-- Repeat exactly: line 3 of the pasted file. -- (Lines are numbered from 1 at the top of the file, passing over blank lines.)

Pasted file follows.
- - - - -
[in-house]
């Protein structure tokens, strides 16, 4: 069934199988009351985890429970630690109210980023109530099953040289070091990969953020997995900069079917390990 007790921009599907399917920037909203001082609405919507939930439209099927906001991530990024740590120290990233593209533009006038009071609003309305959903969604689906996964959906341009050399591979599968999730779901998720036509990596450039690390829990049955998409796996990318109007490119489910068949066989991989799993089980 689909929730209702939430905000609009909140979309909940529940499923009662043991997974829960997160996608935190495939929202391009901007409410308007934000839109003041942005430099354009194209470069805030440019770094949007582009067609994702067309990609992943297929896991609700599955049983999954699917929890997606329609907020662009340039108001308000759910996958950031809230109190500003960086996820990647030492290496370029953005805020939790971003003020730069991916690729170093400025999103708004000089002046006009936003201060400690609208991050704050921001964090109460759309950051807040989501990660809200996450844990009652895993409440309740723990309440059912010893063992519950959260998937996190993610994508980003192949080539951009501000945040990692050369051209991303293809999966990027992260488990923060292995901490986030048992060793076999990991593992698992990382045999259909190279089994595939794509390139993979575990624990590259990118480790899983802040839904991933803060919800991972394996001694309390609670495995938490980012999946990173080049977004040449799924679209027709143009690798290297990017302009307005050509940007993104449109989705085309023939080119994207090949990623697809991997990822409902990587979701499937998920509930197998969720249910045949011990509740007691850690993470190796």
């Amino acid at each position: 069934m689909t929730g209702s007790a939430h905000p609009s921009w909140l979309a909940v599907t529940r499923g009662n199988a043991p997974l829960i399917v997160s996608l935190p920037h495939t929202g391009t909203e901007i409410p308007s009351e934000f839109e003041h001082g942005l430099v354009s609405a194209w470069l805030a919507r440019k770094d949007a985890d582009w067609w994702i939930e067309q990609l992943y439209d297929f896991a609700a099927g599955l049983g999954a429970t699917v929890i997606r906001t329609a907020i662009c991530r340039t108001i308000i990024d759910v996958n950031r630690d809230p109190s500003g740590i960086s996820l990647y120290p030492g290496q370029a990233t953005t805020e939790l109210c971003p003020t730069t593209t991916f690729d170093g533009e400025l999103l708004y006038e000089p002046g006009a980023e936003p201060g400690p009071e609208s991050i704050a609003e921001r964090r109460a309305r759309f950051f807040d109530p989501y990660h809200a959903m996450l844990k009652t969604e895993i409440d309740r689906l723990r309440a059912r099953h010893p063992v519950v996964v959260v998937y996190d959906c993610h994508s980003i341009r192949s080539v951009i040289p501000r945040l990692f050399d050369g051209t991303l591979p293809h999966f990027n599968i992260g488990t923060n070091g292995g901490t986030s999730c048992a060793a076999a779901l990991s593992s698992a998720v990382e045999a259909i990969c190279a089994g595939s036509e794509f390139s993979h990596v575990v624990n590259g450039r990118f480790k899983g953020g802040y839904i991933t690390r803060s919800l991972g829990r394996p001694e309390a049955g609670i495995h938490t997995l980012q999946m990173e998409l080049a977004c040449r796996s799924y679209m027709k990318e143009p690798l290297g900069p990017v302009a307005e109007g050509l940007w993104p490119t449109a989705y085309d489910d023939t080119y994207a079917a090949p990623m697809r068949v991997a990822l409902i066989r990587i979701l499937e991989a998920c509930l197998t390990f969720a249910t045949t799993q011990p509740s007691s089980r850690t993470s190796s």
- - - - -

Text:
């Amino acid at each position: 069934m689909t929730g209702s007790a939430h905000p609009s921009w909140l979309a909940v599907t529940r499923g009662n199988a043991p997974l829960i399917v997160s996608l935190p920037h495939t929202g391009t909203e901007i409410p308007s009351e934000f839109e003041h001082g942005l430099v354009s609405a194209w470069l805030a919507r440019k770094d949007a985890d582009w067609w994702i939930e067309q990609l992943y439209d297929f896991a609700a099927g599955l049983g999954a429970t699917v929890i997606r906001t329609a907020i662009c991530r340039t108001i308000i990024d759910v996958n950031r630690d809230p109190s500003g740590i960086s996820l990647y120290p030492g290496q370029a990233t953005t805020e939790l109210c971003p003020t730069t593209t991916f690729d170093g533009e400025l999103l708004y006038e000089p002046g006009a980023e936003p201060g400690p009071e609208s991050i704050a609003e921001r964090r109460a309305r759309f950051f807040d109530p989501y990660h809200a959903m996450l844990k009652t969604e895993i409440d309740r689906l723990r309440a059912r099953h010893p063992v519950v996964v959260v998937y996190d959906c993610h994508s980003i341009r192949s080539v951009i040289p501000r945040l990692f050399d050369g051209t991303l591979p293809h999966f990027n599968i992260g488990t923060n070091g292995g901490t986030s999730c048992a060793a076999a779901l990991s593992s698992a998720v990382e045999a259909i990969c190279a089994g595939s036509e794509f390139s993979h990596v575990v624990n590259g450039r990118f480790k899983g953020g802040y839904i991933t690390r803060s919800l991972g829990r394996p001694e309390a049955g609670i495995h938490t997995l980012q999946m990173e998409l080049a977004c040449r796996s799924y679209m027709k990318e143009p690798l290297g900069p990017v302009a307005e109007g050509l940007w993104p490119t449109a989705y085309d489910d023939t080119y994207a079917a090949p990623m697809r068949v991997a990822l409902i066989r990587i979701l499937e991989a998920c509930l197998t390990f969720a249910t045949t799993q011990p509740s007691s089980r850690t993470s190796s």